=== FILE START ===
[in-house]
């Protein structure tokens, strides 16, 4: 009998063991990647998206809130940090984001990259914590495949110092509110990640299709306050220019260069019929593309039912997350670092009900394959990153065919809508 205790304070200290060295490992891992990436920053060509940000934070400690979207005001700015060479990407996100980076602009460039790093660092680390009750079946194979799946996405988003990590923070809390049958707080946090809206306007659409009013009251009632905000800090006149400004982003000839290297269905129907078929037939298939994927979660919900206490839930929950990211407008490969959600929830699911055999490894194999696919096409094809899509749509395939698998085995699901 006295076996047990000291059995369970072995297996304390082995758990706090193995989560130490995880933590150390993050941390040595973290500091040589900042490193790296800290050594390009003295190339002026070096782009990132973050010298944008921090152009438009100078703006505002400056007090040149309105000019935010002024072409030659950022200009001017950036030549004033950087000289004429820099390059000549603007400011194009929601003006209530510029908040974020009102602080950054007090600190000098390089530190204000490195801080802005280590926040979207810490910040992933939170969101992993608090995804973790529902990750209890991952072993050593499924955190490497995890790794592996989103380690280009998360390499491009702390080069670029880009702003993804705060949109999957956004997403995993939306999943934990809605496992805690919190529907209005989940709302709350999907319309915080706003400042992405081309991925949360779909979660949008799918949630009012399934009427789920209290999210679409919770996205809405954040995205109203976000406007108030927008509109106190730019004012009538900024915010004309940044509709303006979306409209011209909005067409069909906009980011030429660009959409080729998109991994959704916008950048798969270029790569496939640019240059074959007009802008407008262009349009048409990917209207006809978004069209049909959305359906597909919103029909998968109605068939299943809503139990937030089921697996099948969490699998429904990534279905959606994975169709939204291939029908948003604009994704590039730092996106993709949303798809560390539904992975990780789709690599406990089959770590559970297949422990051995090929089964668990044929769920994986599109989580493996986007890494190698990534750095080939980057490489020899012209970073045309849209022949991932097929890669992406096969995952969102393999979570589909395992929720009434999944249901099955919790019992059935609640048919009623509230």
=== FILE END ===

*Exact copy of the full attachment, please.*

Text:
[in-house]
């Protein structure tokens, strides 16, 4: 009998063991990647998206809130940090984001990259914590495949110092509110990640299709306050220019260069019929593309039912997350670092009900394959990153065919809508 205790304070200290060295490992891992990436920053060509940000934070400690979207005001700015060479990407996100980076602009460039790093660092680390009750079946194979799946996405988003990590923070809390049958707080946090809206306007659409009013009251009632905000800090006149400004982003000839290297269905129907078929037939298939994927979660919900206490839930929950990211407008490969959600929830699911055999490894194999696919096409094809899509749509395939698998085995699901 006295076996047990000291059995369970072995297996304390082995758990706090193995989560130490995880933590150390993050941390040595973290500091040589900042490193790296800290050594390009003295190339002026070096782009990132973050010298944008921090152009438009100078703006505002400056007090040149309105000019935010002024072409030659950022200009001017950036030549004033950087000289004429820099390059000549603007400011194009929601003006209530510029908040974020009102602080950054007090600190000098390089530190204000490195801080802005280590926040979207810490910040992933939170969101992993608090995804973790529902990750209890991952072993050593499924955190490497995890790794592996989103380690280009998360390499491009702390080069670029880009702003993804705060949109999957956004997403995993939306999943934990809605496992805690919190529907209005989940709302709350999907319309915080706003400042992405081309991925949360779909979660949008799918949630009012399934009427789920209290999210679409919770996205809405954040995205109203976000406007108030927008509109106190730019004012009538900024915010004309940044509709303006979306409209011209909005067409069909906009980011030429660009959409080729998109991994959704916008950048798969270029790569496939640019240059074959007009802008407008262009349009048409990917209207006809978004069209049909959305359906597909919103029909998968109605068939299943809503139990937030089921697996099948969490699998429904990534279905959606994975169709939204291939029908948003604009994704590039730092996106993709949303798809560390539904992975990780789709690599406990089959770590559970297949422990051995090929089964668990044929769920994986599109989580493996986007890494190698990534750095080939980057490489020899012209970073045309849209022949991932097929890669992406096969995952969102393999979570589909395992929720009434999944249901099955919790019992059935609640048919009623509230």